Shoulder and Elbow

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Arthroscopic Shoulder Stabilisation and Labral Repairs

When patients have repeated episodes of dislocations or subluxations (or half dislocations), often times the labrum is torn. This is the fibrocartilaginous rim that attaches normally to the edge of the shoulder joint socket, thereby deepening the joint. When torn, the patient may experience feelings of the shoulder being loose or insecure. There is no confidence with using the shoulder particularly for overhead and sporting activities. Pain may also be a feature.

When a tear is confirmed on MRI scan, there is an option of repairing the labrum arthroscopically. In these cases the labrum, tears off the bone and is repaired back to the joint edge with sutures attached to bone anchors inserted into bone. These anchors may be metal, plastic or dissolvable. Where the capsule (or lining of the shoulder) has stretched this may also be tightened.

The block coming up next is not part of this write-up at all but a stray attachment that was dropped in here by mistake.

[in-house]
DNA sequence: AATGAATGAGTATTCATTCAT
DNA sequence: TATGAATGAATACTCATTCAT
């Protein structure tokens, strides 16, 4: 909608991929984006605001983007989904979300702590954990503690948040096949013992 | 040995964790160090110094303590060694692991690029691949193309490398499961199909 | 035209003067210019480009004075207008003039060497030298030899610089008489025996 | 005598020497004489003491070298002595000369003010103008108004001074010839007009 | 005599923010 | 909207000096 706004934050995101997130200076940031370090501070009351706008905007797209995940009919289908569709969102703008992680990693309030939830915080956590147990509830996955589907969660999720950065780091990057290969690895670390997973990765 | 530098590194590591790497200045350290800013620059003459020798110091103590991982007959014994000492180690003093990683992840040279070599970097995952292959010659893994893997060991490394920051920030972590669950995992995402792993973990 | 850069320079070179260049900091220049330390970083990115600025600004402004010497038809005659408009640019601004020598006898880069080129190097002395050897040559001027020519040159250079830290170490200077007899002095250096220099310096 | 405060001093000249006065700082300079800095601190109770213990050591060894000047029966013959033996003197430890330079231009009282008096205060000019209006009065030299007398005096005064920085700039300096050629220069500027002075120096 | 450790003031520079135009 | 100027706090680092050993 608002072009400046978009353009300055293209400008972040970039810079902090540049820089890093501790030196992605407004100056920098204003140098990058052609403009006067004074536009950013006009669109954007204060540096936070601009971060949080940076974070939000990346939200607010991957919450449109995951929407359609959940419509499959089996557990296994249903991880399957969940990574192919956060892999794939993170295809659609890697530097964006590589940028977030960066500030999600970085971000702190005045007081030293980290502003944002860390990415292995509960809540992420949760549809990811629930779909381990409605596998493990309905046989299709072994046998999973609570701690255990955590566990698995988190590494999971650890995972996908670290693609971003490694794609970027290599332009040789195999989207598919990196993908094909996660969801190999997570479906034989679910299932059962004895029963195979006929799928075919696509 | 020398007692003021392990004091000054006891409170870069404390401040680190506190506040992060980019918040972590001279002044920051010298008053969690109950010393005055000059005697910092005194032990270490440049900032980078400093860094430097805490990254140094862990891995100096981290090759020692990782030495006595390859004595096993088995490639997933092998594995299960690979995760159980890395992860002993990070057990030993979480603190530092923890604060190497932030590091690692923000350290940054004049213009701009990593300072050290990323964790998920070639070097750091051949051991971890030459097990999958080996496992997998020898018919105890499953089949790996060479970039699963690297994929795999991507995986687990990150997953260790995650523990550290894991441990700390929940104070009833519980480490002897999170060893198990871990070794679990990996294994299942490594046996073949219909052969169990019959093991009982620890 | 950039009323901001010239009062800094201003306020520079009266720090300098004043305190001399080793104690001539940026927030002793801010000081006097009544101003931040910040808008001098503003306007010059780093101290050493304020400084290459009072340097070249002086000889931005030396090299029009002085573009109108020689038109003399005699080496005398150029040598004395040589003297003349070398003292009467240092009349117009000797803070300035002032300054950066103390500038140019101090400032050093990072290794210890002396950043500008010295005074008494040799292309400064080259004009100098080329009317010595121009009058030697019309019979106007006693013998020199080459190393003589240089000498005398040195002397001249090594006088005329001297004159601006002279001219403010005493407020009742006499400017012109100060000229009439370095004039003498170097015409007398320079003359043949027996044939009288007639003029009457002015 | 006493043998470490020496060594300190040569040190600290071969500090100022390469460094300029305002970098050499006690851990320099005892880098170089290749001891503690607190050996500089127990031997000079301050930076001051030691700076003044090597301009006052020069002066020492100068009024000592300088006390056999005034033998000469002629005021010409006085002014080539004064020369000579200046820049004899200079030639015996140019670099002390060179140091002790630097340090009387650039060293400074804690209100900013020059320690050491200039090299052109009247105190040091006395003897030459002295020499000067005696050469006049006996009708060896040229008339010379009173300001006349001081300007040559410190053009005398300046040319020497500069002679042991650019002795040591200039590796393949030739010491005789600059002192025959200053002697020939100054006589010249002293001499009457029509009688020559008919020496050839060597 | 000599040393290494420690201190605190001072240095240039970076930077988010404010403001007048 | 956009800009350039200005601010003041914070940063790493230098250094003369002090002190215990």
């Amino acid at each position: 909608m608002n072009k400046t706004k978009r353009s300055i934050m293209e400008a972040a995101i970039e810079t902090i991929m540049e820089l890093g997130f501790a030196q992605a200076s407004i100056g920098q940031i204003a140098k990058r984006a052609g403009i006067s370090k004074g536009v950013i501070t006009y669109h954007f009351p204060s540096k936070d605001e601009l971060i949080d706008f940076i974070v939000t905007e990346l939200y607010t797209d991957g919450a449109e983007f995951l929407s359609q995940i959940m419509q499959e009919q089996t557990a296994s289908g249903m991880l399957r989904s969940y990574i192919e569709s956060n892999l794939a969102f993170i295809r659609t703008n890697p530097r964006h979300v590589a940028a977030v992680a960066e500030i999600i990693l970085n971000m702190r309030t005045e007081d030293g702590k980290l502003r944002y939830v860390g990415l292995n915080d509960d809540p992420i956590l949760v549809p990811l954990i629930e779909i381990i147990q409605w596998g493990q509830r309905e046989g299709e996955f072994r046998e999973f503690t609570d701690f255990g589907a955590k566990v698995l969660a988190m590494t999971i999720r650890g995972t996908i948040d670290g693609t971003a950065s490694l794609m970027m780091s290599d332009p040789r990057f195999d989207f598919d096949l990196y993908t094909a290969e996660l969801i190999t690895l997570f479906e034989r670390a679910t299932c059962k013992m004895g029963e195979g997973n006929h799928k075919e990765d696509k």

SLAP tears are tears of the labrum at the top of the joint where the biceps tendon attaches. In young people, repair can be possible but in older patients the bone is sometimes weak and cannot hold the bone anchors. In such cases we may need to debride the labral tear and release or reposition the biceps tendon.

You are in hospital overnight and in a sling for 6 weeks. After that, an exercise program is commenced and physiotherapy may be required for 6 months. Sport and heavy lifting must be avoided for 6 to 9 months.

The success rate of such surgery after 1 dislocation is about 95 per cent, but if you have had 2 or more dislocations then the success rate drops to about 90 per cent. In persons who have had several dislocations and are likely to resume contact sport an "open stabilization" may be more successful. People who have a hypermobile shoulder with significant generalised ligamentous laxity may be better suited to "open surgery" in selected cases. If you have had subluxations or "half dislocations", arthroscopic surgery is usually very successful. Where there is a SLAP lesion only, surgery is 90 per cent successful.